2. The valve assembly in claim 1 wherein: said recess means is formed by said valve :body having a U-shaped recess in said valve seat region, and said curved rings are formed astraddle said U shaped recess and around said inlet and outlet passages.

3. The valve assembly in claim 2 wherein: said recess includes a concavity in said valve seat region directly opposite said chamber; and said jacket includes an annular nose on its end opposite said stem to engage the portions of said rings adjacent said concavity and to protrude slightly into said concavity.

4. The valve assembly in claim 1 wherein said jacket is polytetrafluoroethylene.

5. In a valve assembly having (1) a valve body with a through flow passageway including an inlet passage and an outlet passage and a valve seat region therebetween, said body also forming a chamber located generally on one side of said valve seat region and intersecting said valve seat region; (2) a :bonnet on said body at said vchamber with a stem carried thereby and extending into said chamber; and (3) a valve plunger threadably connected to said stem and movable axially and nonrotationally from said chamber into said valve seat region for closing the flow passageway; the improvement comprising: said valve plunger having a resilient, polymeric outer portion configurated symmetrically, convergently away from said stem in a slightly convex curvature; and said valve seat region in said valve body having protruding, annular, ring-shaped sealing seats surrounding said inlet and outlet passages, each ring-shaped seat being arcuately concavely curved from one lateral side of said seat to the other, and each having a width causing a limited area contact surface therearound, and each configurated to substantially match the configuration of said plunger outer portion.

6. The assembly in claim 5 wherein said sealing ring surfaces are each concavely curved across its width to match the convex curvature of said plunger outer portion.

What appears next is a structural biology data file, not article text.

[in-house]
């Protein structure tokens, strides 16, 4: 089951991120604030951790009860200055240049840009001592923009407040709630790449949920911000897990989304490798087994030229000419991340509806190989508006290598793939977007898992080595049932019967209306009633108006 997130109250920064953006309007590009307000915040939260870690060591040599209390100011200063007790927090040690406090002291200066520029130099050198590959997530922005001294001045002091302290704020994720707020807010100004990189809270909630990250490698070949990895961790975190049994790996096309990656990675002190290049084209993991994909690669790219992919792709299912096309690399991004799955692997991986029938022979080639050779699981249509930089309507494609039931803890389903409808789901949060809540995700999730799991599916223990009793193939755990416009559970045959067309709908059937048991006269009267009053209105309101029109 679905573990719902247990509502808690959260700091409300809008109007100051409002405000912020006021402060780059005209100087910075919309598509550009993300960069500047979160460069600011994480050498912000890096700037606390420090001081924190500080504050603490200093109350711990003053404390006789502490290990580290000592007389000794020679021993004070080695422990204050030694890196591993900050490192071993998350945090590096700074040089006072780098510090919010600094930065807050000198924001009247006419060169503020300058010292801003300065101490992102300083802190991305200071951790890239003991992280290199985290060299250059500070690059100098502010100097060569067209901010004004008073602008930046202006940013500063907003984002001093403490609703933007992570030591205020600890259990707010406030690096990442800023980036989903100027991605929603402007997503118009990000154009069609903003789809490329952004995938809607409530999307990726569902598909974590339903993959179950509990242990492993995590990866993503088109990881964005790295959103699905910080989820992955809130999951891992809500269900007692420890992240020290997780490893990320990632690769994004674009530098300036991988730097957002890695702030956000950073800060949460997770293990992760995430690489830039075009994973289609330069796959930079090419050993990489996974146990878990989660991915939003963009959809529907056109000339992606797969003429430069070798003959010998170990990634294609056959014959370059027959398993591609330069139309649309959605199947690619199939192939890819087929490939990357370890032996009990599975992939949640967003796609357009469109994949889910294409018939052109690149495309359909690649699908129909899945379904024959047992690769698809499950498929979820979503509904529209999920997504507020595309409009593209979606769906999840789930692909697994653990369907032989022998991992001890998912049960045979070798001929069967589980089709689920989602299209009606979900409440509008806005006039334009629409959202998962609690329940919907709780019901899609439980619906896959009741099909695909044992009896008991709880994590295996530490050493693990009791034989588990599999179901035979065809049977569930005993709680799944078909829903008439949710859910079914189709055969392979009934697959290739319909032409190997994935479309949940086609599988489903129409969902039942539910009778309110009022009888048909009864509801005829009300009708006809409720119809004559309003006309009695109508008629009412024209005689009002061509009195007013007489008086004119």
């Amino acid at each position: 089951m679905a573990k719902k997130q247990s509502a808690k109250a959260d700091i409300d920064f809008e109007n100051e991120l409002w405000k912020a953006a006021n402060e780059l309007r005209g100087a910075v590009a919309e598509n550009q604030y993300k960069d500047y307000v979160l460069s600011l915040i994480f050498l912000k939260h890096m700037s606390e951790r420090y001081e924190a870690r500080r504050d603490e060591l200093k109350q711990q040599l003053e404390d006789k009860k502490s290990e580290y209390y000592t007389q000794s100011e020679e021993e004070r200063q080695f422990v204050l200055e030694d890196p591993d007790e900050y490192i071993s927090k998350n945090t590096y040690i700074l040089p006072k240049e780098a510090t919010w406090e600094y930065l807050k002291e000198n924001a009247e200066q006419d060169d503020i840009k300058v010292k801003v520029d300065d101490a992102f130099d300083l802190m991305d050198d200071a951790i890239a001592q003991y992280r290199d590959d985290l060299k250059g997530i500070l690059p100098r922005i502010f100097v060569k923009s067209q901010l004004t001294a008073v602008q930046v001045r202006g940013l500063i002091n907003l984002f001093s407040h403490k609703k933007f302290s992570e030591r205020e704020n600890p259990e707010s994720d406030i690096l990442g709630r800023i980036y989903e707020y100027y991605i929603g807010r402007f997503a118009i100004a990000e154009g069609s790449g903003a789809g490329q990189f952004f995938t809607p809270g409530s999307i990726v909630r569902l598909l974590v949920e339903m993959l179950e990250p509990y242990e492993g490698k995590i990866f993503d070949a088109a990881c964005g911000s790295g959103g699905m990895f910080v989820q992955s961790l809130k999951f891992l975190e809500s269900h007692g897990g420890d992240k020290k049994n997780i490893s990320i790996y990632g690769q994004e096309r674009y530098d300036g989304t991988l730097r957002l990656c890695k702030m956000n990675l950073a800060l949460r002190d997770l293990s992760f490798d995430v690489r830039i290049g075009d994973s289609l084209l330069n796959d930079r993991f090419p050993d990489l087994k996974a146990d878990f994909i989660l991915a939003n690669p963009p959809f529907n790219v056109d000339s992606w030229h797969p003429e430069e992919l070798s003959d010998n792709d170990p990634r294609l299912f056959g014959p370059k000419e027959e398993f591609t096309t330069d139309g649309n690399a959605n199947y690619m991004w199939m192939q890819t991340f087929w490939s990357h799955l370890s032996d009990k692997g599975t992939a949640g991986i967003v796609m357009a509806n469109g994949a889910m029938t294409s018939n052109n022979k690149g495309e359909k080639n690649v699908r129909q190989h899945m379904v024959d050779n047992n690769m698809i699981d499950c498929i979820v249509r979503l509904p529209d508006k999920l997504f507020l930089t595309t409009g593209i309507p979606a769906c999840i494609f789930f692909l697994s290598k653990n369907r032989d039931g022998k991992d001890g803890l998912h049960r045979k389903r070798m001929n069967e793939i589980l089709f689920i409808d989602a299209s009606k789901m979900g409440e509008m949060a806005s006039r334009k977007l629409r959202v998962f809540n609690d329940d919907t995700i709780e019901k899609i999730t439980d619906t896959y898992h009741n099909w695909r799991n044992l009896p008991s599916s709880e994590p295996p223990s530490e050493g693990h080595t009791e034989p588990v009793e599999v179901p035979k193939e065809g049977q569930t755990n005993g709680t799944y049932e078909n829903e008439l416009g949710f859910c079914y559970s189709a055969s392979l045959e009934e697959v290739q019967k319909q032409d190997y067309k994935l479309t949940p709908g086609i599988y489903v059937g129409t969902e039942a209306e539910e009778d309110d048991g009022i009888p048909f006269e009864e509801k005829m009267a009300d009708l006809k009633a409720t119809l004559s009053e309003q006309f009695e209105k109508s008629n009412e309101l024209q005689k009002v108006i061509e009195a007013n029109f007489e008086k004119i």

7. The assembly in claim 5 wherein said plunger and valve seat regions are configurated to form recess means between said ring-shaped seats to allow slight protrusion of said plunger outer portion into said recess means while limiting the area of engagement between said plunger outer portion and said valve body to said ring-shaped seats.

8. The assembly in claim 7 wherein said plunger outer portion includes a jacket of a lubricious, nonabsorbing, nonswelling material of relatively low, resilient compressability.

9. The assembly in claim 8 wherein said jacket is polytetrafiuoroethylene.

References Cited UNITED STATES PATENTS 2,401,112 5/1946 Saunders 251-257 X 2,653,791 9/1953 Mueller 2513 17 X 2,868,499 1/1959 Kaminsky 25 13 68 X 2,893,687 7/1959 Huthsing 251368 X 2,914,258 11/1959 Ruetsch 251-368 X 2,983,477 5/1961 Merrill 251-327 X 3,217,735 11/1965 Stalter 251-266 WILLIAM F. ODEA, Primary Examiner.

D. R. MATTHEWS, Assistant Examiner.

U.S. Cl. X.R.

25ll9l, 214, 309, 316, 327, 368; 137-32902

Patent Citations
Cited PatentFiling datePublication dateApplicantTitle
US2401112 *Mar 16, 1942May 28, 1946Keith Saunders PhilipFluid controlling valve
US2653791 *Apr 27, 1951Sep 29, 1953Mueller CoValve
US2868499 *Jan 10, 1955Jan 13, 1959Ind Plastic Fabricators IncPlug type valve
US2893687 *Jun 6, 1956Jul 7, 1959Huthsing Sr Charles KValve structure
US2914258 *Apr 9, 1958Nov 24, 1959Gen ElectricCathode ray tube screening apparatus
US2983477 *Apr 19, 1956May 9, 1961M B Skinner CompanyPlug valve saddle
US3217735 *Dec 18, 1963Nov 16, 1965NibcoValve
Referenced by
Citing PatentFiling datePublication dateApplicantTitle
US3938779 *Aug 1, 1974Feb 17, 1976Flo-Tite Plastics CorporationPlastic valve
US3961768 *Mar 27, 1974Jun 8, 1976Conval Nederland N.V.Plunger valves
US4382452 *Apr 27, 1981May 10, 1983Humphrey Products CompanyExhaust flow control valve for manifold plate
US6810903 *Apr 21, 1999Nov 2, 2004Hydra-Stop, Inc.Conduit flow controller
WO1994013983A1 *Dec 7, 1993Jun 23, 1994Tri Clover IncSanitary gate valve with tapered valve plug
Classifications
U.S. Classification251/266, 251/309, 251/214, 251/316, 251/191, 251/368, 251/327, 137/329.2
International ClassificationF16K3/28, F16K3/00
Cooperative ClassificationF16K3/28
European ClassificationF16K3/28